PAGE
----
Finally, I would like to acknowledge all that you do for Starbucks. Without your passion and commitment, we would not be where we are today.

Onward…

nit-pics (i have no idea what “nit-pics” means)

Friday, December 15th, 2006

The past few days, I have taken several photos. Now, I present them to you in their full glory.

Verily, these pictures are random. However, let it be known, that I do not harbor any ill-will towards randomness. In fact, I preach randomness on random occasions.

Admit it pumpkins; you are glad to have me back in the sack!

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The “A” in Walmart goes on strike
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The web address for Costco is Costco.com. Coincidence? I think not.
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Best cookies I ever tasted. My cousin baked them this evening.
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Sign on the door of a Coffee Shop!(Flipping the bird to the birds!)
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The place is so narrow, there is no space between “be” and “careful”. How ironic is that???

The Handicapped KIA

Thursday, October 19th, 2006

Early this afternoon, I left the deck of my coffee shop. I don’t actually own the caffeine establishment, but I now refer to it as “mine”.

So, I spot a nice looking car. It was parked in a handicapped spot. For a second, I presumed it was a Bentley or something else of that stature.

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Upon further inspection, I discover that the automobile is in fact a KIA. Score!

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Now here’s the question; if you drive a KIA, does that automatically qualify you to park in a handicapped spot? (I think so.)

The Unfoaming of Starbucks on Google Checkout

Tuesday, August 29th, 2006

The other day I noticed that Geckout had molested (for lack of worser word) the Starbucks logo. I blogged and took a screen shot. Guess what? The problem has been fixed!

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Starbucks is now exuding with lucidity. And just writing about them makes me realize how badly I need my second LARGE cup of coffee!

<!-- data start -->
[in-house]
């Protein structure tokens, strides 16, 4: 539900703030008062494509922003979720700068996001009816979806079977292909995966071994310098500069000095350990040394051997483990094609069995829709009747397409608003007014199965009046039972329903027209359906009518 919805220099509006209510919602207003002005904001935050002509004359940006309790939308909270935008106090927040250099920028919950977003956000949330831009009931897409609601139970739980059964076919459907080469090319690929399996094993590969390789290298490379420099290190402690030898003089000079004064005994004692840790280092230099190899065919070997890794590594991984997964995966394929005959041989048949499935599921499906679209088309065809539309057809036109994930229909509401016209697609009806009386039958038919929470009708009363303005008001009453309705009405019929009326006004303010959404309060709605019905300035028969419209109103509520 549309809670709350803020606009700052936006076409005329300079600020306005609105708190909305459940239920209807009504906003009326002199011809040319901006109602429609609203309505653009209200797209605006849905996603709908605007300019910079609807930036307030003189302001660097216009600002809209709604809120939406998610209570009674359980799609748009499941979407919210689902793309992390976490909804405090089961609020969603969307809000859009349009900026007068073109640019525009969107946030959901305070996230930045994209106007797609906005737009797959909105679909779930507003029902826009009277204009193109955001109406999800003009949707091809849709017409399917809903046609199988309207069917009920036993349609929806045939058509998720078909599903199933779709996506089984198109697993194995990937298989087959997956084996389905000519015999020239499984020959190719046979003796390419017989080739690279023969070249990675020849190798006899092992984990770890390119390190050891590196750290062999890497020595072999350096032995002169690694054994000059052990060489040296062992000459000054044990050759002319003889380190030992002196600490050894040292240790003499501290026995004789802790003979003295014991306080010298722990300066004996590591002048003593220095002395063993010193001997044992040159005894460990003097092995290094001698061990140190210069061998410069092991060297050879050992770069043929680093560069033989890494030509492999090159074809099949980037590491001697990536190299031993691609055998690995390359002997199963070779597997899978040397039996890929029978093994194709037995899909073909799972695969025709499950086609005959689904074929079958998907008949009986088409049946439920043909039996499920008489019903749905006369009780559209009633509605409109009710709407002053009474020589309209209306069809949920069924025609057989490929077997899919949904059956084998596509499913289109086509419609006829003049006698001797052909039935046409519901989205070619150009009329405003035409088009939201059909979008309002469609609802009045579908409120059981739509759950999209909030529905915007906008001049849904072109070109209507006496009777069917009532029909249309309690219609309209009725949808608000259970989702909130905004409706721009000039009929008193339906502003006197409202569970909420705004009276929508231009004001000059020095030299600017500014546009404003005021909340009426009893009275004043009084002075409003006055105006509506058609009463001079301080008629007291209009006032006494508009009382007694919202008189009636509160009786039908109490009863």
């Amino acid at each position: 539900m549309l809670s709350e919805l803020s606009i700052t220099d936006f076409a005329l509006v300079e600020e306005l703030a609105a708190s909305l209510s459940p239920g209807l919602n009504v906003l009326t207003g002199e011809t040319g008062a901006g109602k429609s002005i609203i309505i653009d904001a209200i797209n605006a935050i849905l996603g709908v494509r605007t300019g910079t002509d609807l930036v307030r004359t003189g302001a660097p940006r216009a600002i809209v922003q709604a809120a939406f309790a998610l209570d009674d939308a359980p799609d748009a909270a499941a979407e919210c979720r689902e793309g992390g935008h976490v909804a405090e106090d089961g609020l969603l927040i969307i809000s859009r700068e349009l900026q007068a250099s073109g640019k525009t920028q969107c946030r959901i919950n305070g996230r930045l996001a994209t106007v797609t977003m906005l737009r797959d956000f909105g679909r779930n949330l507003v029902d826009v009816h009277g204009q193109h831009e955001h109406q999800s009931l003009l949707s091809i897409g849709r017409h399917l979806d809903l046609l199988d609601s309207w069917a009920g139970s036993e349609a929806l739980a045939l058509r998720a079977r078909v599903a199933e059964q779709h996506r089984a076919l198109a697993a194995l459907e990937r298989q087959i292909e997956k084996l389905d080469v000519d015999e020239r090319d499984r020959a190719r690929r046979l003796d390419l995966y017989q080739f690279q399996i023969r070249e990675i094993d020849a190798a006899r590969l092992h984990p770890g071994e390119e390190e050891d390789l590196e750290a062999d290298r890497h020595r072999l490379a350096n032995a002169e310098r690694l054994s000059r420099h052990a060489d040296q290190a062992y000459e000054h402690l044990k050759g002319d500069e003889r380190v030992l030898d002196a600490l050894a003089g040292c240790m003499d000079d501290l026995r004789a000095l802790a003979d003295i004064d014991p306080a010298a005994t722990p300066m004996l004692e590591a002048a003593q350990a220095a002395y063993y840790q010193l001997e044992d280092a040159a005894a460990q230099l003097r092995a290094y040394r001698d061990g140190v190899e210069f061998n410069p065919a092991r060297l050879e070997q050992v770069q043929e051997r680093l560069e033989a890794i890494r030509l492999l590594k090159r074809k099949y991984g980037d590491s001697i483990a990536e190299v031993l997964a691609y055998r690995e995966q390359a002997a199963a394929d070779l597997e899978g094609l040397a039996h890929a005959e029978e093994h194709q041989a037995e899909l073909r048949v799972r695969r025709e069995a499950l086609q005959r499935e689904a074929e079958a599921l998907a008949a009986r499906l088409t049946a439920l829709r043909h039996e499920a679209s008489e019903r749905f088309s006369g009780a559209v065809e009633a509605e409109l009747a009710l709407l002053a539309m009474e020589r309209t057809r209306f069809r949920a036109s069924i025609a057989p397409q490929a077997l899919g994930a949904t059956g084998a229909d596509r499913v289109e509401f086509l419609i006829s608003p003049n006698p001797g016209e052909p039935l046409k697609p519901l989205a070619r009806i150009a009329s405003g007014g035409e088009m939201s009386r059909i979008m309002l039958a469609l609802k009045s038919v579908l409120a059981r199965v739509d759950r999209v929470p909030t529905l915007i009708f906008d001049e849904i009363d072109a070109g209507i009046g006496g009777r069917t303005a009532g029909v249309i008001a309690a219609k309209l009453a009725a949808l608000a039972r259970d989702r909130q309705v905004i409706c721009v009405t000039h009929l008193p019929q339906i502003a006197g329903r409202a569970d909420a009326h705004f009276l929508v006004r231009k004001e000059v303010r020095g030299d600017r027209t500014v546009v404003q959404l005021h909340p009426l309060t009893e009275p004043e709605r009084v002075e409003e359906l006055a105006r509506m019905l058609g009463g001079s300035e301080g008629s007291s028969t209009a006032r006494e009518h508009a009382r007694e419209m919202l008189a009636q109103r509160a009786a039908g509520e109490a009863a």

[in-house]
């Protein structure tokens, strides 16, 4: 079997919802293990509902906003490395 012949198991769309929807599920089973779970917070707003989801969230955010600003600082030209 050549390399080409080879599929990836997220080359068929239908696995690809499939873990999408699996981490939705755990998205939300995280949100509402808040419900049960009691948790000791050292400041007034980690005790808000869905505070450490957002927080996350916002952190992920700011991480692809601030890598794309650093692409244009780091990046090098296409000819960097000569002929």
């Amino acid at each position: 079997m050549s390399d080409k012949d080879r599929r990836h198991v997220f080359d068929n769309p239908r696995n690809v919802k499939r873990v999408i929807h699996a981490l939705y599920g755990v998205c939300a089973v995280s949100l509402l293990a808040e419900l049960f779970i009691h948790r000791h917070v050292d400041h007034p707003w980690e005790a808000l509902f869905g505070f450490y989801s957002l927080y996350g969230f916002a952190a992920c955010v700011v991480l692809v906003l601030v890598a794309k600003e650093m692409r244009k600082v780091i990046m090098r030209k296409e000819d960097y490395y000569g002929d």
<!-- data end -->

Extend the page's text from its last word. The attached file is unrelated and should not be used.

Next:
There has also been a new sighting in the Official Google Checklout Blog. Codes have been published! They say that good things come to those who wait.

Geckout Screws Up Starbucks Logo

Saturday, August 26th, 2006

Google Checkout is high. Not sure on what. But the Geckout folks are certainly puffing on the good stuff.First, Levi’s pulls down their trousers from Google Checkout.

Then the GCSI (google checkout shopping icon) starts showing up in places it does not belong.

And now I notice that Geckout has fuzzied-up the Starbucks Store logo. Can someone please notify the people @ Starbucks Corporation (Public, NASDAQ:SBUX)

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A few more of these erratic Google Checout incidents and we’re going to have to make a group intervention!

Exclusive: Starbucks to launch new flavored drink

Sunday, August 20th, 2006

Things at the coffee chain, Starbucks Corporation (Public, NASDAQ:SBUX), have not been going all the smoothly. This is true stuff. I am not merely pulling your chain about the worlds largest coffee chain. Ever since I discovered Panera, my loyalty has continued to drift away from the coffee hegemony.

There have been several four-legged sightings in various Starbucks Starbugs establishments. Starbucks is not worried. In fact, they have decided to create a NEW DRINK in honor of their esteemed clientele.

While I do not not that exact details, I do have a rough mock-up of the freshly designed cup.

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I can also inform you that the name of the beverage is: La Cucaracha.

Vital $$$ Stats for Starbuck’s La Cucaracha:
Price: $4.50
Price WITH ice: $5.75
In a GLASS bottle: $6.95
Drink + Starbucks Napkin: $13.50